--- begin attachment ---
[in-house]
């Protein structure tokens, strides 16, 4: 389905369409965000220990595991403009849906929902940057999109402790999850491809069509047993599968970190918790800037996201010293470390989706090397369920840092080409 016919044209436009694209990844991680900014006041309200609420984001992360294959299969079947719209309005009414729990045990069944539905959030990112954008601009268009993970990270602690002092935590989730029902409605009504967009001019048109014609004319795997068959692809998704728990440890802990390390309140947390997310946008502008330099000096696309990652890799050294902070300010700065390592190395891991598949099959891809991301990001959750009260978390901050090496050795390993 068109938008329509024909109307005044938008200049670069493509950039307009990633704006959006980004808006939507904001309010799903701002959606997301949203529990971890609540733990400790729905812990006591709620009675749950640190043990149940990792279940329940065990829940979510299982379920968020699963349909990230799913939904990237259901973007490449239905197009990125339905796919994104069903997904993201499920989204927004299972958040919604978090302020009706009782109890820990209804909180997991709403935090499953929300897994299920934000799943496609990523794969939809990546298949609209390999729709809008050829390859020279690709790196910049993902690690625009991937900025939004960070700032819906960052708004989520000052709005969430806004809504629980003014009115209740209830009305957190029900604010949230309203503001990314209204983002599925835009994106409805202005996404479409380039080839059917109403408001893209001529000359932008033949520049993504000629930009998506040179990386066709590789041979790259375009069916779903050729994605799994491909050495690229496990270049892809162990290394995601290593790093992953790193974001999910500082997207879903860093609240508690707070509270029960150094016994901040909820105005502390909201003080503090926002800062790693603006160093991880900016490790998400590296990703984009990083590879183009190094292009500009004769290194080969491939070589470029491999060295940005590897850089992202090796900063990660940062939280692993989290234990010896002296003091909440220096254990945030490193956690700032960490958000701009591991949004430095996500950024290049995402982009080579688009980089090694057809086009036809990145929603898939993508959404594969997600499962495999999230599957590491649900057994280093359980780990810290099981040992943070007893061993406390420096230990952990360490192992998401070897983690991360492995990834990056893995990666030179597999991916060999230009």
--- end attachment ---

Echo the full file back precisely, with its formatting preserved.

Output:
[in-house]
């Protein structure tokens, strides 16, 4: 389905369409965000220990595991403009849906929902940057999109402790999850491809069509047993599968970190918790800037996201010293470390989706090397369920840092080409 016919044209436009694209990844991680900014006041309200609420984001992360294959299969079947719209309005009414729990045990069944539905959030990112954008601009268009993970990270602690002092935590989730029902409605009504967009001019048109014609004319795997068959692809998704728990440890802990390390309140947390997310946008502008330099000096696309990652890799050294902070300010700065390592190395891991598949099959891809991301990001959750009260978390901050090496050795390993 068109938008329509024909109307005044938008200049670069493509950039307009990633704006959006980004808006939507904001309010799903701002959606997301949203529990971890609540733990400790729905812990006591709620009675749950640190043990149940990792279940329940065990829940979510299982379920968020699963349909990230799913939904990237259901973007490449239905197009990125339905796919994104069903997904993201499920989204927004299972958040919604978090302020009706009782109890820990209804909180997991709403935090499953929300897994299920934000799943496609990523794969939809990546298949609209390999729709809008050829390859020279690709790196910049993902690690625009991937900025939004960070700032819906960052708004989520000052709005969430806004809504629980003014009115209740209830009305957190029900604010949230309203503001990314209204983002599925835009994106409805202005996404479409380039080839059917109403408001893209001529000359932008033949520049993504000629930009998506040179990386066709590789041979790259375009069916779903050729994605799994491909050495690229496990270049892809162990290394995601290593790093992953790193974001999910500082997207879903860093609240508690707070509270029960150094016994901040909820105005502390909201003080503090926002800062790693603006160093991880900016490790998400590296990703984009990083590879183009190094292009500009004769290194080969491939070589470029491999060295940005590897850089992202090796900063990660940062939280692993989290234990010896002296003091909440220096254990945030490193956690700032960490958000701009591991949004430095996500950024290049995402982009080579688009980089090694057809086009036809990145929603898939993508959404594969997600499962495999999230599957590491649900057994280093359980780990810290099981040992943070007893061993406390420096230990952990360490192992998401070897983690991360492995990834990056893995990666030179597999991916060999230009």